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Californians Vote to Maintain Roads and Transit by Rejecting Gas Tax Repeal

In potentially the most important transportation ballot measure in the state since 1990, the last time residents voted on the gas tax, Californians were deciding whether to repeal fuel taxes and vehicle registration fees approved last year.
November 9, 2018, 2pm PST | Irvin Dawid
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It wasn't even close: Over 55 percent of Californians on Tuesday rejected a partisan attempt to repeal a comprehensive transportation funding package, the Road Repair and Accountability Act of 2017, that took the legislature two years to approve with a two-thirds majority.

California has the nation's second highest gas prices ($3.74 per gallon) after Hawaii, a dollar higher than the national average, and the nation's second highest state gas tax at 55.53 cents per gallon after Pennsylvania. 

Proposition 6: "Voter Approval for Future Gas and Vehicle Taxes and 2017 Tax Repeal Initiative," would have reduced the state gas tax by 12-cents per gallon, diesel excise tax by 20 cents per gallon, and eliminated new vehicle registration fees included in the Road Repair and Accountability Act of 2017, all of which are projected to bring in over $5 billion annually to repair the state's deteriorating roads, bridges, and public transit.

Opponents spent heavily to gather signatures to place the repeal on the ballot as a means to promote Republican turn-out at the midterm elections. 

"Republicans in California’s congressional delegation, including Reps. Kevin McCarthy, Devin Nunes, and Mimi Walters, see the repeal effort as a way to energize the party’s voters," reported Bloomberg Environment.

"At one point it appeared the initiative could be a defining issue for the state’s midterm election," reports Patrick McGreevy for the Los Angeles Times (source article.) Initially, it led in the polls.

The repeal effort gained momentum in June when backers succeeded in recalling state Sen. Josh Newman (D-Fullerton) over his vote for the higher taxes. Three weeks later, the repeal measure qualified for the ballot when those behind it turned in more than 585,000 signatures of registered voters.

But then the money from deep-pocketed Republicans dried up as GOP leaders shifted their attention to helping their party’s candidates in close congressional and state legislative races.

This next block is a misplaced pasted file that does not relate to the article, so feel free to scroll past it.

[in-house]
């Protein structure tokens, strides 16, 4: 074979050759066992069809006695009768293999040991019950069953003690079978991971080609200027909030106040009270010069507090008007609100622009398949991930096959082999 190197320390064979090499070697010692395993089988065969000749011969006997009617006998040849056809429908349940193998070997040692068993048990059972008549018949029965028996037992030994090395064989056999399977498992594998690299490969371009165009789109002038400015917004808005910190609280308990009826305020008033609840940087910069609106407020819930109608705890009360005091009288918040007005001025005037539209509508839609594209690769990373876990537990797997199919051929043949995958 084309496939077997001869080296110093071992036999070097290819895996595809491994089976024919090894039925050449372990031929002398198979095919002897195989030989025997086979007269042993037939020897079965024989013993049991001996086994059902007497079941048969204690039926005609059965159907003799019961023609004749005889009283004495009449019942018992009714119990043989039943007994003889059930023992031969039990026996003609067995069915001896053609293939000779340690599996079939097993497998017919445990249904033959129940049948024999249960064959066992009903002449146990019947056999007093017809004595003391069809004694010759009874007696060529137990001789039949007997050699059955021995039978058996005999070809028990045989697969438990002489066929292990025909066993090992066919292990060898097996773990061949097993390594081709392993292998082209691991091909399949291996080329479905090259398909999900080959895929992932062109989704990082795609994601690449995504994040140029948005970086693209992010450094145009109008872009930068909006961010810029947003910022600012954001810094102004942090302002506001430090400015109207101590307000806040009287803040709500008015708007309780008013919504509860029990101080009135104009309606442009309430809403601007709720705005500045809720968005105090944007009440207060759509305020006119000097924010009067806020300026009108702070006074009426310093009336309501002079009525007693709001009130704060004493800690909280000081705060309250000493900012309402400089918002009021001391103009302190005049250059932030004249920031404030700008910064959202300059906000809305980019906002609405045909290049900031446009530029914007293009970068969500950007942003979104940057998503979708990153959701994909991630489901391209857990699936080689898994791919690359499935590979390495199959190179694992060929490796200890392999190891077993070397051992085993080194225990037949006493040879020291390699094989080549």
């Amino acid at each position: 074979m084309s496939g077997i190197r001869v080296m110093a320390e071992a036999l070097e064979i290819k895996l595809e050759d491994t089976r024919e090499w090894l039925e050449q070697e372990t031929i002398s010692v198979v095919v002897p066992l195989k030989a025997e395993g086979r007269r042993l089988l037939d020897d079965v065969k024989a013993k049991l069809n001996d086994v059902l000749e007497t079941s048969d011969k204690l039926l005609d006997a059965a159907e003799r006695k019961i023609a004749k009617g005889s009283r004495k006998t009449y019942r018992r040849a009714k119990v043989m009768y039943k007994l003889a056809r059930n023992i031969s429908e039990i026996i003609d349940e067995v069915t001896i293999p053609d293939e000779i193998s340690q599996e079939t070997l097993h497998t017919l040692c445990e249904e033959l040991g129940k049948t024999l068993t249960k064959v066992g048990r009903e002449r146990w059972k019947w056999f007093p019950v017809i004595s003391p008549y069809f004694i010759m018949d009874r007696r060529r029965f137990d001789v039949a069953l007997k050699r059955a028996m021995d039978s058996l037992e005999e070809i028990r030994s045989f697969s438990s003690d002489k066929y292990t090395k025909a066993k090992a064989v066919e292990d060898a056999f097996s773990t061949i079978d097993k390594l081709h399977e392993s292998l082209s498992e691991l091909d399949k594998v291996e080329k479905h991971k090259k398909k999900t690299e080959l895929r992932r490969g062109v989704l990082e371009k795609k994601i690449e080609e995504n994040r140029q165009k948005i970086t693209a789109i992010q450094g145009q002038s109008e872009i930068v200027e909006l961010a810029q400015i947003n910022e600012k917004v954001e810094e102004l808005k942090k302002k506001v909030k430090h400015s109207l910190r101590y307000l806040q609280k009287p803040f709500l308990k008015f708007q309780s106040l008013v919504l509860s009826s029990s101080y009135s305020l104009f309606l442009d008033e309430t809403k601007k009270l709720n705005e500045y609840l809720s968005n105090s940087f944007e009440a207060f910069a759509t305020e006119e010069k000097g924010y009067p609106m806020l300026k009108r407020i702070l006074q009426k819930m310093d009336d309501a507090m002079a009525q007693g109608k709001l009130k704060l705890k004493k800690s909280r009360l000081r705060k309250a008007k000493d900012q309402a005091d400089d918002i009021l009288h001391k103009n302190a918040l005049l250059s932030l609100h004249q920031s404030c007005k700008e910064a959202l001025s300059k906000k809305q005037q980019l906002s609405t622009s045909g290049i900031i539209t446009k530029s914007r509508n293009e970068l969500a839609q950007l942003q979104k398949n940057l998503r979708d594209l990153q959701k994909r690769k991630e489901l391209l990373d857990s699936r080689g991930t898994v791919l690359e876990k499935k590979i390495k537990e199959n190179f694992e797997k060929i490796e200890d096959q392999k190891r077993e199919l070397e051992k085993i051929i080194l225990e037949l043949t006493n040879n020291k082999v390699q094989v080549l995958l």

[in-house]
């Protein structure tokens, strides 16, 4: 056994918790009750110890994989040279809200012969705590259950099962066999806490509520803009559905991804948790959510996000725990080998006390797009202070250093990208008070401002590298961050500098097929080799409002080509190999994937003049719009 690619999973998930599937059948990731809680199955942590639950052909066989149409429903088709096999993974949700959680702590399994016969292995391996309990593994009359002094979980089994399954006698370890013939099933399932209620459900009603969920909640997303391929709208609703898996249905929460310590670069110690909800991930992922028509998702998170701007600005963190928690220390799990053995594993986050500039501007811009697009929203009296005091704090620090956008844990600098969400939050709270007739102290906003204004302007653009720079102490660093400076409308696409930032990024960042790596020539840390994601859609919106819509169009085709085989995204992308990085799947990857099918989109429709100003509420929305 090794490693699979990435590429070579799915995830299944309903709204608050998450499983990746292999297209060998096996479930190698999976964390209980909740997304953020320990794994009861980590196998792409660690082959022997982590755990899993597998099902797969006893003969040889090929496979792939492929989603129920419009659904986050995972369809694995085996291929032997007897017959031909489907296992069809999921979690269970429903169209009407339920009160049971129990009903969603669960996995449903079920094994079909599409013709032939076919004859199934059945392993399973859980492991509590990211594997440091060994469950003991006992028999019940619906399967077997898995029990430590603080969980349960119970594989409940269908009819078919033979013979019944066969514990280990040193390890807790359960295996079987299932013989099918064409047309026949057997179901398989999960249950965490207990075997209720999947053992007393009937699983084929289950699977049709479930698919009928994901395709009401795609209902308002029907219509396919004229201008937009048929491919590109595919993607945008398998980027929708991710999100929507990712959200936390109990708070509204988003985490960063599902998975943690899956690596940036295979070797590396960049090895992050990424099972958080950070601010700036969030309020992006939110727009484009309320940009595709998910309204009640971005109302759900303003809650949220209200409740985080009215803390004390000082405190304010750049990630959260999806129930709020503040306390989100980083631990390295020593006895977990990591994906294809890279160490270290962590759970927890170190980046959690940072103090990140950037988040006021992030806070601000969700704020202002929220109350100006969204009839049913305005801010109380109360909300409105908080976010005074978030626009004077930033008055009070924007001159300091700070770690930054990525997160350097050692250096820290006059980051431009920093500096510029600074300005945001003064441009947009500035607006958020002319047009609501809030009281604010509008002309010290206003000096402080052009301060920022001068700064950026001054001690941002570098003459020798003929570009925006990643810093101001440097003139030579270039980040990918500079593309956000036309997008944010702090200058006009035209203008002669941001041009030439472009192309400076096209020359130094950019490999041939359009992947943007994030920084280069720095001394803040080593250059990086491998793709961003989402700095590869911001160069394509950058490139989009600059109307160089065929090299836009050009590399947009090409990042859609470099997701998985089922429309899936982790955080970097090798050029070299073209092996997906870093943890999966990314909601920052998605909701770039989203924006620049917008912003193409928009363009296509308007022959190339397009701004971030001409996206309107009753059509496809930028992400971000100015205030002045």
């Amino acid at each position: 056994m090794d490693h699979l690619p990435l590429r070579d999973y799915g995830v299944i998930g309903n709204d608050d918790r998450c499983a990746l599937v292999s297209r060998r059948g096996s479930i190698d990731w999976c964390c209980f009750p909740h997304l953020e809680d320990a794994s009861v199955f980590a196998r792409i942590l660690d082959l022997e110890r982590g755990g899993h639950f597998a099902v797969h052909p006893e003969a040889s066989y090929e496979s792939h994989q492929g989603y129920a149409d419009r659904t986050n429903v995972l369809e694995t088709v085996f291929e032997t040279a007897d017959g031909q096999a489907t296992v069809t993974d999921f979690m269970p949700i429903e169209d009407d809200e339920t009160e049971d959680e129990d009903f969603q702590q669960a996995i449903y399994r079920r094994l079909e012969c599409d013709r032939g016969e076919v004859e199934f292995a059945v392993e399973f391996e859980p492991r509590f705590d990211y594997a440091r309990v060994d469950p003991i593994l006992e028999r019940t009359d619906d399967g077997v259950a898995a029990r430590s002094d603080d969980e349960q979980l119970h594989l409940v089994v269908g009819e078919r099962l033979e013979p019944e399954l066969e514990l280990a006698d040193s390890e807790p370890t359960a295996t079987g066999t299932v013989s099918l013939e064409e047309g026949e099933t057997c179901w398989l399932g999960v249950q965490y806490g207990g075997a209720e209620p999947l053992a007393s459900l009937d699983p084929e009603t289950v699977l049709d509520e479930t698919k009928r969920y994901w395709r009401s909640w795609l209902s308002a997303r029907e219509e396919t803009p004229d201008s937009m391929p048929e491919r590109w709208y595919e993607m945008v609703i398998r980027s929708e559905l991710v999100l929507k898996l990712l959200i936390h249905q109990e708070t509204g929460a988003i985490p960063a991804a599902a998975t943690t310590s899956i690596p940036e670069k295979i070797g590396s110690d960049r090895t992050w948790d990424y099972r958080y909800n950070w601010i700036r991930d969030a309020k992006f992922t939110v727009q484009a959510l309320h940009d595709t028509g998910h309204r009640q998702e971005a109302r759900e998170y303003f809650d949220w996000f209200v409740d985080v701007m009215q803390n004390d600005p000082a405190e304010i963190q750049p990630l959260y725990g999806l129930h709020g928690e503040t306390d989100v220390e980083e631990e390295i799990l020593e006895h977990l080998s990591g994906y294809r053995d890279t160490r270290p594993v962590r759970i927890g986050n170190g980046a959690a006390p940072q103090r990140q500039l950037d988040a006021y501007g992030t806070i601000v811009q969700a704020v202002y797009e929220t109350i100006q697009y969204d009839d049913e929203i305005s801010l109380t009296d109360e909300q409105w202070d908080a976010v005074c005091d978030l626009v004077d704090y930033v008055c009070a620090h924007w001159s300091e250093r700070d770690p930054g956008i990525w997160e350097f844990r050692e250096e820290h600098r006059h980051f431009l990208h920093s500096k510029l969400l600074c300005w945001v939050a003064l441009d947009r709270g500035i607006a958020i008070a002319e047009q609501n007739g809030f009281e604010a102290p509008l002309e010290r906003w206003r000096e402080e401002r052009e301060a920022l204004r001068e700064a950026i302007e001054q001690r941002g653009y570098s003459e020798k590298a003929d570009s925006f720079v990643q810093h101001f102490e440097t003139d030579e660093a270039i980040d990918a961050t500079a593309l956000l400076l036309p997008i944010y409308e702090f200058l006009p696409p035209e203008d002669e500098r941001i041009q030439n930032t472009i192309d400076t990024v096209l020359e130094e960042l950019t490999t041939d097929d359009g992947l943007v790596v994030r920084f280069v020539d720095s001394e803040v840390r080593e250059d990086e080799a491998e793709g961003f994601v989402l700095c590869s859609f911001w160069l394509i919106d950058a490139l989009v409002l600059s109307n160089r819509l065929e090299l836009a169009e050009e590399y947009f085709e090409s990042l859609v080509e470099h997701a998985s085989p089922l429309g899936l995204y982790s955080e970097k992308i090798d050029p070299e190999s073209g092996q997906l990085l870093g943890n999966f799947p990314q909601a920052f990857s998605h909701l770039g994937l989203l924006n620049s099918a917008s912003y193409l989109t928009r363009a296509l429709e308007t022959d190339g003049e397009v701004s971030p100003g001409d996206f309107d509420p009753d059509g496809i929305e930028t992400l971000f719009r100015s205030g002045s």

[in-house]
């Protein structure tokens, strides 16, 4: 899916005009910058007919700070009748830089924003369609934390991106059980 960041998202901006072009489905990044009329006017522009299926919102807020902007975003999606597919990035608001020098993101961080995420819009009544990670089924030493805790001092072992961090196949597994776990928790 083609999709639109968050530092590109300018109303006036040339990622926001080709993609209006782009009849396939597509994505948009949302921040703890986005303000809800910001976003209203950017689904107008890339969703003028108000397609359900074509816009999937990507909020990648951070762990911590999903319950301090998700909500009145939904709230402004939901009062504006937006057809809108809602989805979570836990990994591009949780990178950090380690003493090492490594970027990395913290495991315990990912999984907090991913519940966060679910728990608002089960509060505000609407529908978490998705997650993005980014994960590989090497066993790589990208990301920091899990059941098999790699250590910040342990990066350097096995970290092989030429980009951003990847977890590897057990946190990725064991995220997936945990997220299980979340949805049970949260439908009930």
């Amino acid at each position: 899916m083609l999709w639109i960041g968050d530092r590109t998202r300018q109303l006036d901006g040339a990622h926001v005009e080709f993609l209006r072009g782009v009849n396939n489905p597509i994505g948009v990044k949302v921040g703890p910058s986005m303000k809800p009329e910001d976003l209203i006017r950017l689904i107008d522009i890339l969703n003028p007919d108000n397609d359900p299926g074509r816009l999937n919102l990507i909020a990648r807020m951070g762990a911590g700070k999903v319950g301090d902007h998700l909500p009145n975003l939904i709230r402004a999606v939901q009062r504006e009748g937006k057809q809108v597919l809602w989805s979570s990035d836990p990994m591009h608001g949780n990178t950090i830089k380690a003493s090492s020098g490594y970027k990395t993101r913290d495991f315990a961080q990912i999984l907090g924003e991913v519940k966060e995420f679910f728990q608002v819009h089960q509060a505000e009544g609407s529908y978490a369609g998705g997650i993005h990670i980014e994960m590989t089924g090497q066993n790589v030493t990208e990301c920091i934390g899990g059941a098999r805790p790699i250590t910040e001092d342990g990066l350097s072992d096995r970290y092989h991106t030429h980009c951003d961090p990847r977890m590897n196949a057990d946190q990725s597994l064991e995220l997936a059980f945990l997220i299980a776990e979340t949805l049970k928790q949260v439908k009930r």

Repeal proponents, led by former San Diego City Councilman Carl DeMaio, raised $5 million but were "eclipsed by the $47 million brought in by initiative opponents from the construction industry, organized labor and Democrats," adds McGreevy.

[Full disclosure: This correspondent made a small contribution to TransForm, an Oakland-based non-profit, that also mounted a campaign against the repeal.]

More than a repeal: Prop. 6 would have prevented the legislature from doing its job.

Since Feb. 15, 2013, when Republican Gov. Matt Mead of Wyoming signed a 10-cents per gallon gas tax hike, legislatures in 27 states, mostly Republican-controlled, "have raised or reformed their gas taxes," reported Carl Davis, research director of the Tax Foundation, on May 22. Two Republican-controlled state legislatures, Nebraska and South Carolina, managed to override vetoes of gas tax increase legislation by their Republican governors.

Prop. 6, an initiated constitutional amendment, would change the state's constitution to "require voter approval (via ballot propositions) for the California State Legislature to impose, increase, or extend fuel taxes or vehicle fees in the future," per Ballotpedia. In fact, that's the route the last gas tax hike took:  Prop. 111 on June 1990: a 9-cents per gallon gas tax increase, placed on the ballot after the passage of Senate Constitutional Amendment 1 in 1989.

Twenty-eight years later, the legislature managed to directly implement a 12-cents per gallon increase with the passage of Senate Bill 1 in April 2017 which required a two-thirds vote. Prop. 6 would have added an entirely new layer of "taxpayer protection" in the form of Taxpayers Bill of Rights for transportation taxes and fees, giving voters the final say, similar to what exists in Colorado and Missouri. More on those states later...


Hat tip to MTC News Headlines.
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Published on Wednesday, November 7, 2018 in Los Angeles Times
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